## Question

###### Evaluate the integrals. Remember to include a constant of integration with the indefinite integrals. Your answers may appear different from those in the Answers section but may still be correct. For example, evaluating $I=\int \sin x \cos x \, d x$ using the substitution $u=\sin x$ leads to the answer $I=\frac{1}{2} \sin ^{2} x+C ;$ using $u=\cos x$ leads to $I=-\frac{1}{2} \cos ^{2} x+C$ and rewriting $I=\frac{1}{2} \int \sin (2 x) d x$ leads to \,$I=-\frac{1}{4} \cos (2 x)+C$ These answers are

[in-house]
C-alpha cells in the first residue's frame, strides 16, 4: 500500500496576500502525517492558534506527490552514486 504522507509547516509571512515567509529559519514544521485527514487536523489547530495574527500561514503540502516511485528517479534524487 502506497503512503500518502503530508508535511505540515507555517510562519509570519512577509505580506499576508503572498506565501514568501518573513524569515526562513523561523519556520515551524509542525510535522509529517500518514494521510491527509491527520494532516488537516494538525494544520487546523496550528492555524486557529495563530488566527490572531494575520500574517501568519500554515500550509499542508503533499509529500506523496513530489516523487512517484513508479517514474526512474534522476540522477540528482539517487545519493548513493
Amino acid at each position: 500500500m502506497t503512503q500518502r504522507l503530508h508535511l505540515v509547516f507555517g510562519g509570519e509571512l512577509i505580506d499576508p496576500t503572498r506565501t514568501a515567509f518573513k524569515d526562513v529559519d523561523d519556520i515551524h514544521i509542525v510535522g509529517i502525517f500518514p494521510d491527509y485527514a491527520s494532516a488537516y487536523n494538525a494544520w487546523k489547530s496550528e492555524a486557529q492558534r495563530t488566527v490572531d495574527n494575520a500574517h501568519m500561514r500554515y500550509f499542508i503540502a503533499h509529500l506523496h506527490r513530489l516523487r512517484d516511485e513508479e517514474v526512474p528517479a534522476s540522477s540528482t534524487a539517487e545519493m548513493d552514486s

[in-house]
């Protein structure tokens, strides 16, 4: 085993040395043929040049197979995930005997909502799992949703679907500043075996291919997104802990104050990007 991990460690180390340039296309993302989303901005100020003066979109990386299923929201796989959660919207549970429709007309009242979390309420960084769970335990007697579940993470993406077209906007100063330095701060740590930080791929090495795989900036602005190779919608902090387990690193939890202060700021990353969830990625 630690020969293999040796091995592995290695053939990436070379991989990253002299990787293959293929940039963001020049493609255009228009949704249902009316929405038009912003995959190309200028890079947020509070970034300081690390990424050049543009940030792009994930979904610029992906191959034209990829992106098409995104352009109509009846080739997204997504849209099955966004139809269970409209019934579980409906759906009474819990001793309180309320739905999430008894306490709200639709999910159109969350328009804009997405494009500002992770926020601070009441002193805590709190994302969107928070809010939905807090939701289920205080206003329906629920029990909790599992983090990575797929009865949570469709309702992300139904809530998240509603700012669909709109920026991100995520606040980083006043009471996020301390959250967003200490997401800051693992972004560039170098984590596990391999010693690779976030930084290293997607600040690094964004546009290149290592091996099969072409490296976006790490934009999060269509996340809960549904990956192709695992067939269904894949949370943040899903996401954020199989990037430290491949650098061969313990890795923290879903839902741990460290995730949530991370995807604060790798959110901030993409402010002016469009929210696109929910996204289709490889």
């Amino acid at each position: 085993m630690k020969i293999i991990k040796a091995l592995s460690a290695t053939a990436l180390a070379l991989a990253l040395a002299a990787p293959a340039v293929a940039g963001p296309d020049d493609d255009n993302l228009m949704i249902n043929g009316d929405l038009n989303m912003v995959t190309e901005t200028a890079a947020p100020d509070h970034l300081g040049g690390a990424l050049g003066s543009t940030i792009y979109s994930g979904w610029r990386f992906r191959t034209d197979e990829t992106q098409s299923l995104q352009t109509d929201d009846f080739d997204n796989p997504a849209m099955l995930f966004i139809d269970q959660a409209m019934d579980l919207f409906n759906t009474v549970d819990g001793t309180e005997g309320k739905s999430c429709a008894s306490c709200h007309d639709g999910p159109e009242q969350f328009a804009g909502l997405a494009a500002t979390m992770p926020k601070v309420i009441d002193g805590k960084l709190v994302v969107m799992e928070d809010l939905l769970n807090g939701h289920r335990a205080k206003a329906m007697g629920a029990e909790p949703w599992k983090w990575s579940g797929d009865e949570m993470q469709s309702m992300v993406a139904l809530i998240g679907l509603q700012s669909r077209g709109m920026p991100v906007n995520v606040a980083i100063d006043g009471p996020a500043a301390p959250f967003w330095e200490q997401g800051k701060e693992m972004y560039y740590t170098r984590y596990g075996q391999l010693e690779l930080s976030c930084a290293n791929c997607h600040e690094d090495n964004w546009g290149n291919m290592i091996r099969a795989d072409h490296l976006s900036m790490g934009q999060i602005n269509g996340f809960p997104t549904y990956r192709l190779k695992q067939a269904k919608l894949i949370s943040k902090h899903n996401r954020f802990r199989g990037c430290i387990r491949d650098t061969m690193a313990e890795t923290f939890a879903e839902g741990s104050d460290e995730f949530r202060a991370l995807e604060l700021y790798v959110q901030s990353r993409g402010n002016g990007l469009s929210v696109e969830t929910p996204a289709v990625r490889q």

Evaluate the integrals. Remember to include a constant of integration with the indefinite integrals. Your answers may appear different from those in the Answers section but may still be correct. For example, evaluating $I=\int \sin x \cos x \, d x$ using the substitution $u=\sin x$ leads to the answer $I=\frac{1}{2} \sin ^{2} x+C ;$ using $u=\cos x$ leads to $I=-\frac{1}{2} \cos ^{2} x+C$ and rewriting $I=\frac{1}{2} \int \sin (2 x) d x$ leads to \,$I=-\frac{1}{4} \cos (2 x)+C$ These answers are all equal except for different choices for the constant of integration $C$ : $\sin ^{2} x=-\frac{1}{2} \cos ^{2}+\frac{1}{2}=-\frac{1}{4} \cos (2 x)+\frac{1}{4}$ $\sum_{i=1}^{100}$ You can always check your own answer to an indefinite integral by differentiating it to get back to the integrand. This is often easier than comparing your answer with the answer in the back of the book. You may find integrals that you can't do, but you should not make mistakes in those you can do because the answer is so easily checked. (This is a good thing to remember during tests and exams.) $$\int \frac{\sin ^{2} x}{\cos ^{4} x} d x$$